On Reading

July 11th, 2004 · 1 Comment
by Booksquare

By now, news about the decline in literary reading in the United States has trickled through the media (though, we’ve noticed, it hasn’t received the sort of prominence we feel this should). Reading at Risk, the report prepared by the National Endowment for the Arts, contained a lot of disturbing data, not the least of which was a correlation between the decline in reading and a decline in commitment to social service.

The news and report had us thinking a lot about reading (even during those moments when we were, theoretically, engaged in that particular activity). We took a trip to our local bookstore, where we were thrilled to see, lots of happy kids and their parents were engaged in the reading process (we just happened to be purchasing a copy of Where the Wild Things Are because we believe every child should own that book). But an upscale bookstore in Pasadena is only one view.

We also spoke with our mother, a librarian at an elementary school. Due to shrinking budgets and the woefully misnamed “No Child Left Behind” law, her library has no funds for new books this year. Which is especially rough because her school services one of the poorest areas in her town — these kids aren’t being exposed to books at home. For most of us, our love affair with books starts in childhood, and a well-stocked library, at least for us, was a major component of our early life (that and abusing the younger siblings — one must remove the nose from the book sometimes).

When we should be doing everything we can to promote and encourage reading — a literate population is the only way this nation will be able to compete in this world — it is being devalued due to other educational priorities. It’s not just books being affected; even physical education is being left by the wayside as money disappears. It’s going to take a dramatic shift in our nation’s mindset before these statistics turn around; however, because we don’t want to wait for that shift, we would like to remind you there is a way you can help.

Yes, you can become a literacy tutor. It requires (if we recall correctly) approximately twelve hours of training and several hours a week. There are probably a wide variety of programs in your area; contact your local library to see how you can help. We’ve also included a link to ProLiteracy; you can get information on local programs via their website.

So why tutor? We think the answer is obvious, but, what the heck, we’ll sell it a little, at least for adult readers. Many people make it through the educational system without being able to read or read well, and they reach a point in their lives where they realize they need help. Sometimes, they need to learn to read job applications or understand other basic forms we encounter in our daily lives; sometimes, they want to read to help their own kids with homework; sometimes, they really want to read. Period.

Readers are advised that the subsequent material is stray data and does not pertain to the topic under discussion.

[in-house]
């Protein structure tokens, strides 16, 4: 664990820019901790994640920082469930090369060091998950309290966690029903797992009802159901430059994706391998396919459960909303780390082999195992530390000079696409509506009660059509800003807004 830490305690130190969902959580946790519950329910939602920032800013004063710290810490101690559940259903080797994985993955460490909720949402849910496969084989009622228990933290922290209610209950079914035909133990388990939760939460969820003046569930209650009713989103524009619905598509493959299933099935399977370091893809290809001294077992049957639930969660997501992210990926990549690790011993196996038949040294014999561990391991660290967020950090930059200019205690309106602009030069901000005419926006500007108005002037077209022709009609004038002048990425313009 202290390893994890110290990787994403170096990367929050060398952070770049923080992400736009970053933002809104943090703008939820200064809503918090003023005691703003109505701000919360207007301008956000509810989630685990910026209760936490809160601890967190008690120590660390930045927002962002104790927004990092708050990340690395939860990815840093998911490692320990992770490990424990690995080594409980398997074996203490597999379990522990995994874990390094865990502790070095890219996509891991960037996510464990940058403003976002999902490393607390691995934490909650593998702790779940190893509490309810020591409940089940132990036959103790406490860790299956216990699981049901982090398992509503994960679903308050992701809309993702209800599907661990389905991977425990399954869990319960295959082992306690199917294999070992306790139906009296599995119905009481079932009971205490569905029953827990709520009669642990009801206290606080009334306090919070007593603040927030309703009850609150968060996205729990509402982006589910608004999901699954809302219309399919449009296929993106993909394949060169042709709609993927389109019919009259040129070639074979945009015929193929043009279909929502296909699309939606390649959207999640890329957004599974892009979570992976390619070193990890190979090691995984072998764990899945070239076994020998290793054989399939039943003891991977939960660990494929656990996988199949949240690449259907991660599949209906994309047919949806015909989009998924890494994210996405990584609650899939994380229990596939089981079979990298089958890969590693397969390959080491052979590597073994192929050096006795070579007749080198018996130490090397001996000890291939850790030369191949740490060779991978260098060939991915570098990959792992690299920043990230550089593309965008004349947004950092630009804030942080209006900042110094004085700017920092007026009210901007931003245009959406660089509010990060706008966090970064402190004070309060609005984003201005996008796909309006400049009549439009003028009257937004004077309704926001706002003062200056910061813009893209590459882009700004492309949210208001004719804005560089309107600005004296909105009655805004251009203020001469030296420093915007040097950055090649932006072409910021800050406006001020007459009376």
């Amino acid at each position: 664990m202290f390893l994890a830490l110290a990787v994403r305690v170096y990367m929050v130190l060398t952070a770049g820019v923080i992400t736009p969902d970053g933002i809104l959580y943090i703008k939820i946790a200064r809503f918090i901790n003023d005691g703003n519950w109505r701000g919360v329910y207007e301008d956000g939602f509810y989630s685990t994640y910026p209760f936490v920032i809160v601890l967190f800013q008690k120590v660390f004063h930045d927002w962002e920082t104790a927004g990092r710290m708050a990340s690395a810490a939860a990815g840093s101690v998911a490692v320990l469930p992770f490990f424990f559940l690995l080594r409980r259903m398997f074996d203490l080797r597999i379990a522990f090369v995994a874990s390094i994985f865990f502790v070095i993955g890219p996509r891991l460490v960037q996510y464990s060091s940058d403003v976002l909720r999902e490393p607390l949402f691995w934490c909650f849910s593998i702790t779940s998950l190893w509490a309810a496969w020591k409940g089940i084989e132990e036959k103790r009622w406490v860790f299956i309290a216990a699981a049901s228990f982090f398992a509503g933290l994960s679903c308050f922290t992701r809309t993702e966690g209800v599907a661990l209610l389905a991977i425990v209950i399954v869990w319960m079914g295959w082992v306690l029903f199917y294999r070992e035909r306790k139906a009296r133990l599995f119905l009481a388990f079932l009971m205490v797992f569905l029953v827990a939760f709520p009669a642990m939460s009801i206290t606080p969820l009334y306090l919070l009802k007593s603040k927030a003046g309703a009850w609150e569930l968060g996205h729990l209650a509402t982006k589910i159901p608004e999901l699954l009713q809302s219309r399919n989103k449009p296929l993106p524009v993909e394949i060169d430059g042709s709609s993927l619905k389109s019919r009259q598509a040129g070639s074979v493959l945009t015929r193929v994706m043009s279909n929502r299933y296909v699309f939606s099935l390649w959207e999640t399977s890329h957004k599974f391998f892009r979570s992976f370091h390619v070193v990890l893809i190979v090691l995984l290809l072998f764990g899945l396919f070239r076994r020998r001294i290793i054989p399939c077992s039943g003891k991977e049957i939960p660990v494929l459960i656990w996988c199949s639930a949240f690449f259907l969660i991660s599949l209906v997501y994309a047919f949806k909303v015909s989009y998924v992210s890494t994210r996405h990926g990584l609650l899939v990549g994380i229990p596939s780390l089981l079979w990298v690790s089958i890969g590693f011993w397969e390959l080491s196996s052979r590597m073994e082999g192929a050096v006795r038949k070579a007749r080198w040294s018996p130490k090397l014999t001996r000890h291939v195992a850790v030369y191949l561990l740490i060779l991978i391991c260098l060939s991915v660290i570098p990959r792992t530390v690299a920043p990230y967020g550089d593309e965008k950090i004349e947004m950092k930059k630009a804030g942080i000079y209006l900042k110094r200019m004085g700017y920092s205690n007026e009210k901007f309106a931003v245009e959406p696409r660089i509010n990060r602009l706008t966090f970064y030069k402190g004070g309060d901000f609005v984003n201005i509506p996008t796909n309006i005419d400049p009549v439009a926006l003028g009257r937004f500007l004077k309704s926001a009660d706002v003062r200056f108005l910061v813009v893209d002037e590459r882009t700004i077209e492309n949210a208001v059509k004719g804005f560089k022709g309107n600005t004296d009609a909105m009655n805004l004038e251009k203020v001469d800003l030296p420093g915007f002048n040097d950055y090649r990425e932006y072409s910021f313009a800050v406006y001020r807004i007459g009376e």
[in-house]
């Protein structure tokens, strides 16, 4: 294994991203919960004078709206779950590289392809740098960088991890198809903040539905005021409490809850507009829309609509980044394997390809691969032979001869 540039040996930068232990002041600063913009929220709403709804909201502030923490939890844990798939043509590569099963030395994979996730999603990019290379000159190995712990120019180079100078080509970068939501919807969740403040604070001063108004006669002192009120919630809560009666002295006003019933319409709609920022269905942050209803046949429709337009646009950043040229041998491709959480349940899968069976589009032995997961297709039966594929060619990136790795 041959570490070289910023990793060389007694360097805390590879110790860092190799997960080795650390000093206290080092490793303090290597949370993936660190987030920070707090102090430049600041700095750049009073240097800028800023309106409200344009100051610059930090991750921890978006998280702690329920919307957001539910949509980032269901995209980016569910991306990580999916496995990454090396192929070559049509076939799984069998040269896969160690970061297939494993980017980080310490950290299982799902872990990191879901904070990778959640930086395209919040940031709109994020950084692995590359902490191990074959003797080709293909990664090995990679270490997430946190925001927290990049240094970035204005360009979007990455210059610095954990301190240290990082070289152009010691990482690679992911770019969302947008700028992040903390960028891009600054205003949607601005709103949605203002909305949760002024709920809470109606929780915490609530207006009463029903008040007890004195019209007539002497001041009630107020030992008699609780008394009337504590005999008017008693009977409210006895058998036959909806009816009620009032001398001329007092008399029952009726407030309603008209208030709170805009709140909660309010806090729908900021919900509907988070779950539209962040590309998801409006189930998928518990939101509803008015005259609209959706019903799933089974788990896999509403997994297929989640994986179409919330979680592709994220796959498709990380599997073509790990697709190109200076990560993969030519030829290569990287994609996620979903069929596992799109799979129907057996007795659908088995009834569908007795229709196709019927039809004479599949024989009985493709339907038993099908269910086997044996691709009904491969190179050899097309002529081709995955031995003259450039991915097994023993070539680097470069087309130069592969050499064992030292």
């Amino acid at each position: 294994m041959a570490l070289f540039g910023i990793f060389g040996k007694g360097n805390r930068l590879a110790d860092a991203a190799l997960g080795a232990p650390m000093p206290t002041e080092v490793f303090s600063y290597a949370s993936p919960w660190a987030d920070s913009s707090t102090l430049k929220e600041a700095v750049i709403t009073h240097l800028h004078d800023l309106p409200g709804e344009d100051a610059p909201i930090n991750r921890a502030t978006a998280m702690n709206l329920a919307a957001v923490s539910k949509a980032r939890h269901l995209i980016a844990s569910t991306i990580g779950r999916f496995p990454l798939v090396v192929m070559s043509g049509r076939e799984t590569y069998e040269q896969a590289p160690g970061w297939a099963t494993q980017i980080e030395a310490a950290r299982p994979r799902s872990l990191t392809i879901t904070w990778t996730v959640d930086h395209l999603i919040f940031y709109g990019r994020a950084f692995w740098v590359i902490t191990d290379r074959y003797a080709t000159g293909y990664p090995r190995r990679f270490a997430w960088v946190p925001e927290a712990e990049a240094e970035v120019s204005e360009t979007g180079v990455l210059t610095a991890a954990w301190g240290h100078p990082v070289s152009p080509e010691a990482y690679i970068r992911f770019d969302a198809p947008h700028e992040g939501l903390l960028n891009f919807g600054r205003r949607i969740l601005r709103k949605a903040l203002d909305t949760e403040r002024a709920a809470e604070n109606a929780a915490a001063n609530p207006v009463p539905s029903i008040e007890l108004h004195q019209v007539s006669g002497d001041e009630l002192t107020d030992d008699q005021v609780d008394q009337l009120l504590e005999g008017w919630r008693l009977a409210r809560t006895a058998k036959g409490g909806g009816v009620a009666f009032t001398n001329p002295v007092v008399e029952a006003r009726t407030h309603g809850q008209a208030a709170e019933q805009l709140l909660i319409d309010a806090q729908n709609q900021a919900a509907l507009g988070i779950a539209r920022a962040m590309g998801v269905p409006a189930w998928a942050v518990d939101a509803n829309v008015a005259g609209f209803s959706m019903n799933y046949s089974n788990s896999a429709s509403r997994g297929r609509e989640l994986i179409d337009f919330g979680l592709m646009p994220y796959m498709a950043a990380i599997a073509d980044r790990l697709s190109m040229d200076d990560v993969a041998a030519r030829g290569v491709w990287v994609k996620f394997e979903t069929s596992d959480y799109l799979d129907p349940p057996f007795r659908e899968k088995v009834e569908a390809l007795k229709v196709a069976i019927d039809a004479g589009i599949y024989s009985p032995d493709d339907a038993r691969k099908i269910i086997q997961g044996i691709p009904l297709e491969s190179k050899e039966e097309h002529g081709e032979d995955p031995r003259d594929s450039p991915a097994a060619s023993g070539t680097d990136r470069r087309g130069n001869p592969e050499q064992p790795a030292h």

One of the hardest things for our training class was the process of teaching people to read. The things that came almost intuitively to us when we first encountered letters and words apparently don’t come easily to everyone. Our entire class was dumbfounded — as it turns out, all of us were early and voracious readers. In working with actual students, we discovered that this reading thing really is very difficult for many people. It’s not a lack of intelligence or desire — it’s just damn hard. People who take the courageous (and it requires much courage to admit you need help) step of approaching a literacy program are very committed to learning to read — and if it’s something you do particularly well and love, sharing your enthusiasm is very important.

It is our belief that children of readers often become readers themselves (we say often because we somehow ended up with a smart brother who doesn’t, uh, read). If you were affected by the NEA report, we ask that you take a small step to reverse this trend.

File Under: Square Pegs

1 response so far ↓

  • emily. // Jul 11, 2004 at 9:32 pm

    Followed the link from Foreword and felt compelled to post . . .

    I went to a poor elementary school and the only reason that our library had a good selection was that library funding was tied to how many kids got federal free lunch.

    I loved books and my mom actually tried often to get me to stop reading and do something else. Many of my classmates, however, still can’t read. Yes, *can’t* (or at least not very well, and my measure is when they read aloud) and I’m in college. It breaks my heart to know that my peers largely view reading as a chore, rather than something fun and exciting.